Ken Griffey Jr. issued a prepared statement when he suddenly retired from baseball last June -- and didn't say another word about it.
Finally, at spring training Wednesday with the Seattle Mariners, Griffey discussed his reasons for leaving the game and the way he did it, insisting it will be the only time he addresses it.
"I just felt that it was more important
for me to retire and instead of being a distraction, it no longer
became the Seattle Mariners, it became, 'When is Ken doing this?
When is Ken doing that?' and that's something I didn't want to have
my teammates, who I truly cared about, having to answer these types
of questions day in and day out," Griffey said in Peoria, Ariz.
Griffey reminded reporters that he previously had said when it came time to walk away, he would do it quickly and quietly.
"You want me to apologize for something that I felt was right? I had to do what I thought was right for me," he said.
Griffey was batting .184 with no home runs and seven RBIs when, on June 2, he issued a retirement statement through the Mariners, got in his car and drove home to Orlando, Fla., abruptly ending a 22-season career.
Griffey said Wednesday that he previously had told the Mariners' front office "that if I become a distraction or feel that I would be a distraction, then I would retire, because that's the one thing that I didn't want," according to the Seattle Times.
"Second, I gave myself a little bit of a head start. There are a lot of people that are friends of mine that would have tried to talk me out of it. And I just felt that it was best for me and the organization to retire. Through no fault of its own. Things happen. I'm not upset," he told reporters. "I think people thought I was upset about certain things, but that's not the case."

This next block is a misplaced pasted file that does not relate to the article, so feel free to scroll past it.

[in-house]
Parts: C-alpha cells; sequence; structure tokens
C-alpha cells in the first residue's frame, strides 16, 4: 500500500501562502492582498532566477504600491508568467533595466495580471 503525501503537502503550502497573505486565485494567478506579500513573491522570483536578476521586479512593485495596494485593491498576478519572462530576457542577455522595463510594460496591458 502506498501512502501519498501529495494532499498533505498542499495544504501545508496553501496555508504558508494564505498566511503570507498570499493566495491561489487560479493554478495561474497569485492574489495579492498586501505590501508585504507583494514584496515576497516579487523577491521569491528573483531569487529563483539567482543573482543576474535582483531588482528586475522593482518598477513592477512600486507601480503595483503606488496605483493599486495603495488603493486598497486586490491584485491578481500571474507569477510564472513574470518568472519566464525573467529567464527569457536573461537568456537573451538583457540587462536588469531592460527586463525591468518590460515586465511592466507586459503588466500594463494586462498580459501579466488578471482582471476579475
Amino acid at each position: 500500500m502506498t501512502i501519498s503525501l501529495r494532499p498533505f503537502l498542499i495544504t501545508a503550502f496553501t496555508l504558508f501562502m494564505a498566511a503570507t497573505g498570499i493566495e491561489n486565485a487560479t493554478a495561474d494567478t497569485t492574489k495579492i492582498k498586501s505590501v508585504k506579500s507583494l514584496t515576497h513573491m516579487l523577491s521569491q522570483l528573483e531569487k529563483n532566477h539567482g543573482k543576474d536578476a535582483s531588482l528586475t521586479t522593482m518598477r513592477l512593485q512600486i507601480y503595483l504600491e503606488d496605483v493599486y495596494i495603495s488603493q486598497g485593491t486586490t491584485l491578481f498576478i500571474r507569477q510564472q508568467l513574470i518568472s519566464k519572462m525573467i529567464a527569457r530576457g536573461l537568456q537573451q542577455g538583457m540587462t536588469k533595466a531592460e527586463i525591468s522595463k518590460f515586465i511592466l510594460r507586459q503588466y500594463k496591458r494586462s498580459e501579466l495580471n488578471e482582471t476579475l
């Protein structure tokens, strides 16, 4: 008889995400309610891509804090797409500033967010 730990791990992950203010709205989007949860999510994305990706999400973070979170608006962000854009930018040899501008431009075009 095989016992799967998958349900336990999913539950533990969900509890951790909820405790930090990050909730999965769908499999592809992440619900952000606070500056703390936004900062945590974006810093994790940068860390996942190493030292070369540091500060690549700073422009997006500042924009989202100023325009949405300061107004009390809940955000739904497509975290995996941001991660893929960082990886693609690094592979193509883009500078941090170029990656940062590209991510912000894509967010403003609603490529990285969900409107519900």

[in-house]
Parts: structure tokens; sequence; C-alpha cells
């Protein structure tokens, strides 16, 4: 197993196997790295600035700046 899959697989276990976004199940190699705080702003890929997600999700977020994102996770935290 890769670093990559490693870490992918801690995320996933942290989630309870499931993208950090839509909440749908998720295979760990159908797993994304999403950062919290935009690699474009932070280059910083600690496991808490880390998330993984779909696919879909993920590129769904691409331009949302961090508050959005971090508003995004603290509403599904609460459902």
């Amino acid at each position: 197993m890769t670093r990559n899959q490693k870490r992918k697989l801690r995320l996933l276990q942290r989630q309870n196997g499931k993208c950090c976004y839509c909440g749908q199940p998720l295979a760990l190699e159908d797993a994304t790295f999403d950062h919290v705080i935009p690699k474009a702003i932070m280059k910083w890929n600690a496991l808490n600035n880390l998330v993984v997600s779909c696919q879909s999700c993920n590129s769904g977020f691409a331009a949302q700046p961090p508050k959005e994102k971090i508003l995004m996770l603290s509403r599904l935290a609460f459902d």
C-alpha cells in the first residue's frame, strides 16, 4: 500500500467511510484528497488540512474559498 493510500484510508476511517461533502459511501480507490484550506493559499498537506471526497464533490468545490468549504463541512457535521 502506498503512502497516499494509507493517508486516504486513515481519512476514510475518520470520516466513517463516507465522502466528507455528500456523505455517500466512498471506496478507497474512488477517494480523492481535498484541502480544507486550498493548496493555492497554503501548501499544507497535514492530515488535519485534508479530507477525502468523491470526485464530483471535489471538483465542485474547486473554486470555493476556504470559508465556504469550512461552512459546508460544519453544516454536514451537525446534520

Griffey, who was drafted No. 1 overall by the Mariners in 1987 and played 13 of his 22 seasons with Seattle, said he was happy to be back with the team as a special consultant. He reported to camp Wednesday after fulfilling earlier commitments and said he will be working with the club's minor league prospects and make an occasional appearance in the TV booth.
"I'm happy to be back. I'm glad the Mariners gave me an opportunity to be part of the future," Griffey said. "This is the organization I grew up in. If there was going to be an opportunity for me to be in baseball, it was going to be here."
He said his message to the team's prospects will be: "Hard work doesn't start during the game. Hard work starts the night before," according to the Seattle Times.
Amid Griffey's struggles last season before he retired -- and a report that he had fallen asleep in the clubhouse during a game in May -- he also had a strained relationship with manager Don Wakamatsu,
who was fired two months after Griffey left. Griffey said they
"My phone rings," Griffey said. "That's just the way it is."
He ended his career with 630 home runs -- fifth all-time -- as well as 2,781 hits and a .284 career batting average. His 1,836 RBIs are 14th all-time and led all active players when he retired.
Many believe Griffey would have challenged Henry Aaron's 755 home runs -- a record since surpassed by Barry Bonds -- had he not been dogged by numerous injuries late in his career.
A 13-time All-Star, Griffey was American League MVP in 1997, led the AL in home runs four times and earned 10 Gold Gloves.
Information from The Associated Press was used in this report.